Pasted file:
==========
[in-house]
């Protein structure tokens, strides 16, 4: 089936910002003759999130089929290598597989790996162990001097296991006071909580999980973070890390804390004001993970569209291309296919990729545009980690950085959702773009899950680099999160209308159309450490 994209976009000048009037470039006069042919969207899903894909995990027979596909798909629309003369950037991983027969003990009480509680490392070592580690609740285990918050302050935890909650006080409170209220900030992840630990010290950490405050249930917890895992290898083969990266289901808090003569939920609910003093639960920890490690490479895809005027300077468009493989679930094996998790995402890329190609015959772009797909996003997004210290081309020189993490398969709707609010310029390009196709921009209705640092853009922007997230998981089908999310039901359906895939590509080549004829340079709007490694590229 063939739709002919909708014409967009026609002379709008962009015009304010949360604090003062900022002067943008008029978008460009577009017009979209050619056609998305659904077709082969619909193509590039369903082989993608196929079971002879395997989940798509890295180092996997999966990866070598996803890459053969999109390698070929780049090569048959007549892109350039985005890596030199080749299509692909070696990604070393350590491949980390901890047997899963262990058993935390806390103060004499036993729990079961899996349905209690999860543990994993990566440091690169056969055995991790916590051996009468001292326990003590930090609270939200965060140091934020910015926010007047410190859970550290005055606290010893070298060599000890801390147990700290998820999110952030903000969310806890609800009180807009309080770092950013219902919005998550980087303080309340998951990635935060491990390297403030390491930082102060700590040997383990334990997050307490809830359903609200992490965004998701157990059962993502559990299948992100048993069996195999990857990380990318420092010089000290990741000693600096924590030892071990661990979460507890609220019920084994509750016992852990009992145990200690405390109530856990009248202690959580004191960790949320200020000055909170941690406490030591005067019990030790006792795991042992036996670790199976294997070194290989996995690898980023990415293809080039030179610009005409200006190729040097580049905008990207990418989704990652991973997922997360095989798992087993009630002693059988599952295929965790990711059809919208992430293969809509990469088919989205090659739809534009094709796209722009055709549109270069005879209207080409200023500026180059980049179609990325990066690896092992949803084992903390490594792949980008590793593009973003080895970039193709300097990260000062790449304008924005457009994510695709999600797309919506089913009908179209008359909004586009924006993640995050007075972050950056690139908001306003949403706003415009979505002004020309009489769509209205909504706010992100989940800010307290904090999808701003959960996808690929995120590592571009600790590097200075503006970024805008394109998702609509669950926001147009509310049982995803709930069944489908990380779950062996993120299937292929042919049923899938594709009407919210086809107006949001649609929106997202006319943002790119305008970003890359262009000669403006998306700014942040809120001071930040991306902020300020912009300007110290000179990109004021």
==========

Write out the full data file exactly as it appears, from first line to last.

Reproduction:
[in-house]
């Protein structure tokens, strides 16, 4: 089936910002003759999130089929290598597989790996162990001097296991006071909580999980973070890390804390004001993970569209291309296919990729545009980690950085959702773009899950680099999160209308159309450490 994209976009000048009037470039006069042919969207899903894909995990027979596909798909629309003369950037991983027969003990009480509680490392070592580690609740285990918050302050935890909650006080409170209220900030992840630990010290950490405050249930917890895992290898083969990266289901808090003569939920609910003093639960920890490690490479895809005027300077468009493989679930094996998790995402890329190609015959772009797909996003997004210290081309020189993490398969709707609010310029390009196709921009209705640092853009922007997230998981089908999310039901359906895939590509080549004829340079709007490694590229 063939739709002919909708014409967009026609002379709008962009015009304010949360604090003062900022002067943008008029978008460009577009017009979209050619056609998305659904077709082969619909193509590039369903082989993608196929079971002879395997989940798509890295180092996997999966990866070598996803890459053969999109390698070929780049090569048959007549892109350039985005890596030199080749299509692909070696990604070393350590491949980390901890047997899963262990058993935390806390103060004499036993729990079961899996349905209690999860543990994993990566440091690169056969055995991790916590051996009468001292326990003590930090609270939200965060140091934020910015926010007047410190859970550290005055606290010893070298060599000890801390147990700290998820999110952030903000969310806890609800009180807009309080770092950013219902919005998550980087303080309340998951990635935060491990390297403030390491930082102060700590040997383990334990997050307490809830359903609200992490965004998701157990059962993502559990299948992100048993069996195999990857990380990318420092010089000290990741000693600096924590030892071990661990979460507890609220019920084994509750016992852990009992145990200690405390109530856990009248202690959580004191960790949320200020000055909170941690406490030591005067019990030790006792795991042992036996670790199976294997070194290989996995690898980023990415293809080039030179610009005409200006190729040097580049905008990207990418989704990652991973997922997360095989798992087993009630002693059988599952295929965790990711059809919208992430293969809509990469088919989205090659739809534009094709796209722009055709549109270069005879209207080409200023500026180059980049179609990325990066690896092992949803084992903390490594792949980008590793593009973003080895970039193709300097990260000062790449304008924005457009994510695709999600797309919506089913009908179209008359909004586009924006993640995050007075972050950056690139908001306003949403706003415009979505002004020309009489769509209205909504706010992100989940800010307290904090999808701003959960996808690929995120590592571009600790590097200075503006970024805008394109998702609509669950926001147009509310049982995803709930069944489908990380779950062996993120299937292929042919049923899938594709009407919210086809107006949001649609929106997202006319943002790119305008970003890359262009000669403006998306700014942040809120001071930040991306902020300020912009300007110290000179990109004021």